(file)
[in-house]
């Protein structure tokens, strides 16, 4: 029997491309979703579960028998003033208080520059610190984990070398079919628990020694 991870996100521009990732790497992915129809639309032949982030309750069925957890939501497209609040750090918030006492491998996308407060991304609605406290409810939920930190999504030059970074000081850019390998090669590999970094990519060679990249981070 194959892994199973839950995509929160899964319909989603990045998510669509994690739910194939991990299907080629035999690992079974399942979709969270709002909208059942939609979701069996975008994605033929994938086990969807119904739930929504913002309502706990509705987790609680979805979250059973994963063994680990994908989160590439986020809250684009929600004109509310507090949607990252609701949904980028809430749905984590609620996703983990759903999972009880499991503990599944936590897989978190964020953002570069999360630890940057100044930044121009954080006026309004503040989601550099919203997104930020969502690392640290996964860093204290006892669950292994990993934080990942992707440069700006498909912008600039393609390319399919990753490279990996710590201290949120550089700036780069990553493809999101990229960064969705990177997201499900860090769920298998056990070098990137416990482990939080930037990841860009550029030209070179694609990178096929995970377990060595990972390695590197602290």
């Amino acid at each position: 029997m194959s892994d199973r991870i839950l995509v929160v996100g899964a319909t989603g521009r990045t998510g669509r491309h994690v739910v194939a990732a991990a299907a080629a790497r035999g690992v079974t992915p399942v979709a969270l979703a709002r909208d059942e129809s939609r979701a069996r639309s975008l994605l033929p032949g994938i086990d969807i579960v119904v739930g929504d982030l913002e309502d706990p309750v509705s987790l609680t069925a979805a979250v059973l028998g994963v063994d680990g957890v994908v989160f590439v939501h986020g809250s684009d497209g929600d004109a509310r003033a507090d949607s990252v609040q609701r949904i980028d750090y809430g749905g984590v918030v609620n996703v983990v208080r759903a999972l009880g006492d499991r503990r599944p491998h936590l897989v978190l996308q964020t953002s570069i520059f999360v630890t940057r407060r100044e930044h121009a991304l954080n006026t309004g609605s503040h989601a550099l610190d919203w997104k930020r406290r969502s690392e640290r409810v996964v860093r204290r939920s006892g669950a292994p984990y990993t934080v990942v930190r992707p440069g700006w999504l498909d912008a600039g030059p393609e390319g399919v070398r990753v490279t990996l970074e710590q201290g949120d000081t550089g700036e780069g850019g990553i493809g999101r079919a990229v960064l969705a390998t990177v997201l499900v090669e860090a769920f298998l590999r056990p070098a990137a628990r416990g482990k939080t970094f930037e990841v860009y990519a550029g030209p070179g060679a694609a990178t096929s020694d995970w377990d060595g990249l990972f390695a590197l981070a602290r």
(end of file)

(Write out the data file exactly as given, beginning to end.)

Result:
[in-house]
């Protein structure tokens, strides 16, 4: 029997491309979703579960028998003033208080520059610190984990070398079919628990020694 991870996100521009990732790497992915129809639309032949982030309750069925957890939501497209609040750090918030006492491998996308407060991304609605406290409810939920930190999504030059970074000081850019390998090669590999970094990519060679990249981070 194959892994199973839950995509929160899964319909989603990045998510669509994690739910194939991990299907080629035999690992079974399942979709969270709002909208059942939609979701069996975008994605033929994938086990969807119904739930929504913002309502706990509705987790609680979805979250059973994963063994680990994908989160590439986020809250684009929600004109509310507090949607990252609701949904980028809430749905984590609620996703983990759903999972009880499991503990599944936590897989978190964020953002570069999360630890940057100044930044121009954080006026309004503040989601550099919203997104930020969502690392640290996964860093204290006892669950292994990993934080990942992707440069700006498909912008600039393609390319399919990753490279990996710590201290949120550089700036780069990553493809999101990229960064969705990177997201499900860090769920298998056990070098990137416990482990939080930037990841860009550029030209070179694609990178096929995970377990060595990972390695590197602290």
């Amino acid at each position: 029997m194959s892994d199973r991870i839950l995509v929160v996100g899964a319909t989603g521009r990045t998510g669509r491309h994690v739910v194939a990732a991990a299907a080629a790497r035999g690992v079974t992915p399942v979709a969270l979703a709002r909208d059942e129809s939609r979701a069996r639309s975008l994605l033929p032949g994938i086990d969807i579960v119904v739930g929504d982030l913002e309502d706990p309750v509705s987790l609680t069925a979805a979250v059973l028998g994963v063994d680990g957890v994908v989160f590439v939501h986020g809250s684009d497209g929600d004109a509310r003033a507090d949607s990252v609040q609701r949904i980028d750090y809430g749905g984590v918030v609620n996703v983990v208080r759903a999972l009880g006492d499991r503990r599944p491998h936590l897989v978190l996308q964020t953002s570069i520059f999360v630890t940057r407060r100044e930044h121009a991304l954080n006026t309004g609605s503040h989601a550099l610190d919203w997104k930020r406290r969502s690392e640290r409810v996964v860093r204290r939920s006892g669950a292994p984990y990993t934080v990942v930190r992707p440069g700006w999504l498909d912008a600039g030059p393609e390319g399919v070398r990753v490279t990996l970074e710590q201290g949120d000081t550089g700036e780069g850019g990553i493809g999101r079919a990229v960064l969705a390998t990177v997201l499900v090669e860090a769920f298998l590999r056990p070098a990137a628990r416990g482990k939080t970094f930037e990841v860009y990519a550029g030209p070179g060679a694609a990178t096929s020694d995970w377990d060595g990249l990972f390695a590197l981070a602290r």